Question: Tell us about one or more of your favorite encounters with readers.

Answer: I met a young man who told me he was going to commit suicide. Then God put one of my novels into his hands and he read it, and the Lord turned his life around. Another man told me that his wife was also suicidal, and she too had her life changed by reading one of my nonfiction books. One of the most touching things I’ve experienced is receiving videos of memorial services where my books have been read from and passed out. Some have been teenagers, and their photos are enclosed with notes from their parents saying something like, “Deadline and Edge of Eternity and Safely Home were his favorite books.” I can’t wait to meet these people in Heaven.

Question: Would you share a story about someone you’ve brought to Christ or share how your writing has helped someone?

Answer: God has graciously given me many of these stories, but here’s a short one. Once on a flight back from the East Coast I engaged a young man in conversation who said he was of Persian descent. He was coming out to attend the University of Oregon, a school not known for its Christian commitment. I spoke briefly of my faith in Christ, and then gave him one of my novels, Deadline. I prayed for him for a few weeks and then didn’t think much more about him.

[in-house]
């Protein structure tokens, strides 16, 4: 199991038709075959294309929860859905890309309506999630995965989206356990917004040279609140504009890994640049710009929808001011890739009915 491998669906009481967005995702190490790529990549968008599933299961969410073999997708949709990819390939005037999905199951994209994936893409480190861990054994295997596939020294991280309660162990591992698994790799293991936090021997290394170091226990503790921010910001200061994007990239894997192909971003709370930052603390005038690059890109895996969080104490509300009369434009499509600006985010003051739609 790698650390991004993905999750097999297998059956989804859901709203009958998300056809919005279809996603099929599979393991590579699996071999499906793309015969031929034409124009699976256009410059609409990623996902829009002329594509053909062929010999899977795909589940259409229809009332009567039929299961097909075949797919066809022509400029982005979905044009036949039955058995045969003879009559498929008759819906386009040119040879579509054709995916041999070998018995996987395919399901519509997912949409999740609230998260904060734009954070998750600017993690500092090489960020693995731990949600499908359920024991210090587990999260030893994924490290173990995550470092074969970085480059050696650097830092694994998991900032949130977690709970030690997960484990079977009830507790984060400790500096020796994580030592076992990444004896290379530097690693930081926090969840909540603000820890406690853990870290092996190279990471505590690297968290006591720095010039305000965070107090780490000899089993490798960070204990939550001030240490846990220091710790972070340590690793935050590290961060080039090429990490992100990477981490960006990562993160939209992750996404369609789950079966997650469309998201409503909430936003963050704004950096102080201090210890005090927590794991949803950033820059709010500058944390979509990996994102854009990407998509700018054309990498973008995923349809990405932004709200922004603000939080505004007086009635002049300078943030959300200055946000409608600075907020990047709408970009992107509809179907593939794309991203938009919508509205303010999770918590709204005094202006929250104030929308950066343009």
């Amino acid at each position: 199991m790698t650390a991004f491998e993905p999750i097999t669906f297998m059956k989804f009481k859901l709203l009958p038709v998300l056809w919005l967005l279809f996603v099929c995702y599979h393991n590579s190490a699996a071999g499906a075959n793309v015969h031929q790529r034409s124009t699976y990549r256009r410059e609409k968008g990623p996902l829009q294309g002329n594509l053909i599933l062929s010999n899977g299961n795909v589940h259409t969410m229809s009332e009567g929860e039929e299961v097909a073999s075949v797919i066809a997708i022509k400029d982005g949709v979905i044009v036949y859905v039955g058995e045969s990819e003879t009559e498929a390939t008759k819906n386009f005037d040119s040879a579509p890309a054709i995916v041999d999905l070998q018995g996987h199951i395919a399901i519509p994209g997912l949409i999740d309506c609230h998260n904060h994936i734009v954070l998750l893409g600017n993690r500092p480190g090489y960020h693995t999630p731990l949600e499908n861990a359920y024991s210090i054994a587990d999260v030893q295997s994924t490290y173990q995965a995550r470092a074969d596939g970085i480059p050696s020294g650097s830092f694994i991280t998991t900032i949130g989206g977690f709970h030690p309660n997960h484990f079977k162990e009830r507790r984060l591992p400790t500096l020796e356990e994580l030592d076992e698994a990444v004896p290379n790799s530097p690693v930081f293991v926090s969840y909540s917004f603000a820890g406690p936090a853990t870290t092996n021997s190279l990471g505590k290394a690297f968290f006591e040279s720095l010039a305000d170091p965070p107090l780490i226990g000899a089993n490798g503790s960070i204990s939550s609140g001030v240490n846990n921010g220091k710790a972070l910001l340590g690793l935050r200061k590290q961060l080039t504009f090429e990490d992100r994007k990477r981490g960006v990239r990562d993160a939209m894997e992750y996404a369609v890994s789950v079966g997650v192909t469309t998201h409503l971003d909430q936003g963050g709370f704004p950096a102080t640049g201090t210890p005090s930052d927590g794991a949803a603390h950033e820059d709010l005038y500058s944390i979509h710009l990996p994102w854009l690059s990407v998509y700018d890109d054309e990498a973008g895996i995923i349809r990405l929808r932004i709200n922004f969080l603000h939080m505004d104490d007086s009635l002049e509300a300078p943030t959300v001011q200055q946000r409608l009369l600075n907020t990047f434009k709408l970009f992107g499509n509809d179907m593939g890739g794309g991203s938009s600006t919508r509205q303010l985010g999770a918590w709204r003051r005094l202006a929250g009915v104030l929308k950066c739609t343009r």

Five years later, just a few years ago now, I was speaking in a church somewhere and a young woman came up to me and asked if I remembered this young man. I did. She said, “He said he never contacted you to tell you this, but when he got to college he sat down and read your novel cover to cover. And when the skeptic in the book finally confessed his sins and gave his life to Christ, this young man prayed along with him.” Then she told me, to my surprise and delight, “I want you to know, this is the most godly man I’ve ever met.”

I have the privilege of daily receiving letters from people—prisoners, pastors, homemakers, business CEOs, students, teenagers—who tell me they’ve been changed by reading one or more of my books. But in eternity it will be great to hear more stories, and great for me to come to innumerable people who’ve written books—and done far more important things—that have shaped me. I look forward to saying “Thank you,” then having a great discussion over the best dinner we’ve ever tasted!

Apr 19

Confession: Killing Sin and Creating Fellowship

2010 | by Parker Landis | Category: Books,Gospel,Quote,Sermon Follow-Up,The Church

Yesterday, Zach preached on John 3:19-21 about the need for Christians to “come into the light” by confessing their sins to each other.  The following quotes from Dietrich Bonhoeffer’s, Life Together powerfully illustrate the importance of confession in breaking the power of sin and creating real fellowship among believers.  The final chapter, from which the quotes below are excerpted, is worth the price of the book alone.